THE VERY PLACE WHERE IT HAPPENED

I recently described the powerful medieval theme of rooting the events of the New Testament in the places and objects of the Old. I cited for instance the Syriac writer Solomon of Basra around 1220, and what we can only call a complex mythological system:

As to the tree upon which our Redeemer was crucified, some have said that He was crucified upon those bars with which they carried the ark of the covenant; and others that it was upon the wood of the tree on which Abraham offered up the ram as an offering instead of Isaac.

Let me propose an idea here, which I term material typology. We all know the concept of typology, so that themes in the Old Testament prefigure the New. For example, Moses raising his arms to support the Israelites in victory prefigures Christ spreading his arms on the cross, while patristic writers used every possible Old Testament image of water and wood as a foretaste and prophecy of blood and the Cross in the New. That is a familiar notion.

But what we have here is a much more direct and material way of reading the Biblical tradition.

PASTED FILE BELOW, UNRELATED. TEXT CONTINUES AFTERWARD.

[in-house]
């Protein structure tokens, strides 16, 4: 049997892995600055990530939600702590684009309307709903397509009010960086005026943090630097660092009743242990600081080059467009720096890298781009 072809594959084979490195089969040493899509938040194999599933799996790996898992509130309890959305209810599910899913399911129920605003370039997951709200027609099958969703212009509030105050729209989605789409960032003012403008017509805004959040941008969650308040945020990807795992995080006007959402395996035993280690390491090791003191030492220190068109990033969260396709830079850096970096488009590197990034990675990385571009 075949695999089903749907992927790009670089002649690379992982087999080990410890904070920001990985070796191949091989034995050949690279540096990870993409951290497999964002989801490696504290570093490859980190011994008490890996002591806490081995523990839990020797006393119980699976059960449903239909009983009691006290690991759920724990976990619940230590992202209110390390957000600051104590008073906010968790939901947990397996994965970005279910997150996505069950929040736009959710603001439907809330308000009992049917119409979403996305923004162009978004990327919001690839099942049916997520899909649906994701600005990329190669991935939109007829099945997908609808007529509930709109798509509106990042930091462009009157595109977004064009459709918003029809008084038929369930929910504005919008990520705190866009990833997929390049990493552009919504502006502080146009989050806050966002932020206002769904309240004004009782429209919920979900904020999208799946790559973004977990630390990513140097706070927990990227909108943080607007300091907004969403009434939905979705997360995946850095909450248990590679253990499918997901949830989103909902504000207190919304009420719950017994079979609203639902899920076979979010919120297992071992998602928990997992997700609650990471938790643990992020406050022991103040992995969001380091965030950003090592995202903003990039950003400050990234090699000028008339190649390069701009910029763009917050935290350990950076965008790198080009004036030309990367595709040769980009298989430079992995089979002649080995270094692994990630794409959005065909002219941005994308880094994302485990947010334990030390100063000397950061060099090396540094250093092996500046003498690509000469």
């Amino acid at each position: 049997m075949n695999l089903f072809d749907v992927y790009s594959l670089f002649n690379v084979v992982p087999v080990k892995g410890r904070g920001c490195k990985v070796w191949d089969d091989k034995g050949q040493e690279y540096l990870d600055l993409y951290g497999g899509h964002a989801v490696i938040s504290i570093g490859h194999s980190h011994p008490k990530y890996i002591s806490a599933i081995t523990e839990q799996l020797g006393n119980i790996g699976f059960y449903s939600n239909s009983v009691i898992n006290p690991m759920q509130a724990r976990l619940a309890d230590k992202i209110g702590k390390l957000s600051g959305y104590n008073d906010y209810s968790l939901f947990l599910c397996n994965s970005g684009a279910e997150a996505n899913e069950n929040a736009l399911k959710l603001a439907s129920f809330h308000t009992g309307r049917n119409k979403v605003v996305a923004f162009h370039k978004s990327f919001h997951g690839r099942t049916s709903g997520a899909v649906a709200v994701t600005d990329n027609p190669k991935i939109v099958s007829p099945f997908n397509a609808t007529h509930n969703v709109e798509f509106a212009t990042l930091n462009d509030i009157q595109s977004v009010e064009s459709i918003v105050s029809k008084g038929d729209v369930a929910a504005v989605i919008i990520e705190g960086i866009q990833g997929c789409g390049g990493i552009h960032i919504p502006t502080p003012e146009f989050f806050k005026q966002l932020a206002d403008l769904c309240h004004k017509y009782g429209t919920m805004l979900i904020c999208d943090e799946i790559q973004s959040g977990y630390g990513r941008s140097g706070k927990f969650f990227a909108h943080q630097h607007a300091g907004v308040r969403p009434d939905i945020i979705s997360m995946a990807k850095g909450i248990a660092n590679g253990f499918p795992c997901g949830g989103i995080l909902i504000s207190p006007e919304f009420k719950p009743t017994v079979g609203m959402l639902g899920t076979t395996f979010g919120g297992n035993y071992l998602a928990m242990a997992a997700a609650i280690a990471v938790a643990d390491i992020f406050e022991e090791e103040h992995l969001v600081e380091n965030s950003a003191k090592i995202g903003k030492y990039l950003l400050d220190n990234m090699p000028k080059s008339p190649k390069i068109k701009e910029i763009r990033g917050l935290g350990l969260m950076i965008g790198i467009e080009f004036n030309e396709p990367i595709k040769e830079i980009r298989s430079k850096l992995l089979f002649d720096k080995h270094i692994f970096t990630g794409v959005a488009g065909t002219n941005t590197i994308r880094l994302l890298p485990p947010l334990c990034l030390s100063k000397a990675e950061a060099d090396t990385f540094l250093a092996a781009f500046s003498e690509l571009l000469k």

It’s not just that Old Testament concepts prefigure the New, but that there is a material continuity of objects and places. This event happened here because this was the exact site of X Old Testament event, and was moreover the grave of a particular (and highly relevant) Old Testament figure. Christ’s cross stood over Adam’s grave. That was not just any old collection of gold, frankincense and myrrh, but the actual and very same objects that Adam took from Paradise.

That is of course a very Jewish approach, recalling midrashic writings.

We can trace the idea perfectly into early Islam, and the Quran. In Islamic tradition, Mecca is not just any random place in Arabia that happened to be the home of Muhammad. Mecca’s Kaaba was the first Temple, built by Adam, and it was the scene of the events involving Abraham, Hagar and Ishmael. From Adam to Abraham and Muhammad is a very clear trajectory.

The concept would have made wonderful sense across the Eastern Christian (and Jewish) worlds of Late Antiquity.

 


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